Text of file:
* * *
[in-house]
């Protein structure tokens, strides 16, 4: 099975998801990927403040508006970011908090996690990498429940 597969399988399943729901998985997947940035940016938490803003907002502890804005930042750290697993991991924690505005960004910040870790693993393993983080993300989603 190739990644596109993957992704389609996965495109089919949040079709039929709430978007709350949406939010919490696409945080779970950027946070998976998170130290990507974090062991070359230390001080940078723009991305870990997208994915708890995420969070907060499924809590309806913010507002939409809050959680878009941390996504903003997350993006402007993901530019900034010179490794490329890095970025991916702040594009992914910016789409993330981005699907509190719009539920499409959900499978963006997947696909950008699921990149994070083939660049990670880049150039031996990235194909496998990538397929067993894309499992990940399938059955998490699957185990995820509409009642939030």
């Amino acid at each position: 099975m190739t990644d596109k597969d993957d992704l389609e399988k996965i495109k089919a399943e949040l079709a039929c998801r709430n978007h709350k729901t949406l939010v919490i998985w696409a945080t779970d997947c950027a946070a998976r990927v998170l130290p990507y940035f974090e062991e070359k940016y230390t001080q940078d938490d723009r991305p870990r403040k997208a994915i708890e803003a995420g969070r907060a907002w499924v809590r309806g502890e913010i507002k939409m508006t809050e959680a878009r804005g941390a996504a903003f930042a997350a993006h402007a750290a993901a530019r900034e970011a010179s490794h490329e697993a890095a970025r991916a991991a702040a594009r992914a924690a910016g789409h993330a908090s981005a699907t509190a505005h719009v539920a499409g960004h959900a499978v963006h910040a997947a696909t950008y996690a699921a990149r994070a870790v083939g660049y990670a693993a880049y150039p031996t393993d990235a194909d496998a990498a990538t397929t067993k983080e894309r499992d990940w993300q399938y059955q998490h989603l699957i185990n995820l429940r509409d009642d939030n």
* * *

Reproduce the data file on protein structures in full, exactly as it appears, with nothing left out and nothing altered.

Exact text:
[in-house]
């Protein structure tokens, strides 16, 4: 099975998801990927403040508006970011908090996690990498429940 597969399988399943729901998985997947940035940016938490803003907002502890804005930042750290697993991991924690505005960004910040870790693993393993983080993300989603 190739990644596109993957992704389609996965495109089919949040079709039929709430978007709350949406939010919490696409945080779970950027946070998976998170130290990507974090062991070359230390001080940078723009991305870990997208994915708890995420969070907060499924809590309806913010507002939409809050959680878009941390996504903003997350993006402007993901530019900034010179490794490329890095970025991916702040594009992914910016789409993330981005699907509190719009539920499409959900499978963006997947696909950008699921990149994070083939660049990670880049150039031996990235194909496998990538397929067993894309499992990940399938059955998490699957185990995820509409009642939030």
């Amino acid at each position: 099975m190739t990644d596109k597969d993957d992704l389609e399988k996965i495109k089919a399943e949040l079709a039929c998801r709430n978007h709350k729901t949406l939010v919490i998985w696409a945080t779970d997947c950027a946070a998976r990927v998170l130290p990507y940035f974090e062991e070359k940016y230390t001080q940078d938490d723009r991305p870990r403040k997208a994915i708890e803003a995420g969070r907060a907002w499924v809590r309806g502890e913010i507002k939409m508006t809050e959680a878009r804005g941390a996504a903003f930042a997350a993006h402007a750290a993901a530019r900034e970011a010179s490794h490329e697993a890095a970025r991916a991991a702040a594009r992914a924690a910016g789409h993330a908090s981005a699907t509190a505005h719009v539920a499409g960004h959900a499978v963006h910040a997947a696909t950008y996690a699921a990149r994070a870790v083939g660049y990670a693993a880049y150039p031996t393993d990235a194909d496998a990498a990538t397929t067993k983080e894309r499992d990940w993300q399938y059955q998490h989603l699957i185990n995820l429940r509409d009642d939030n």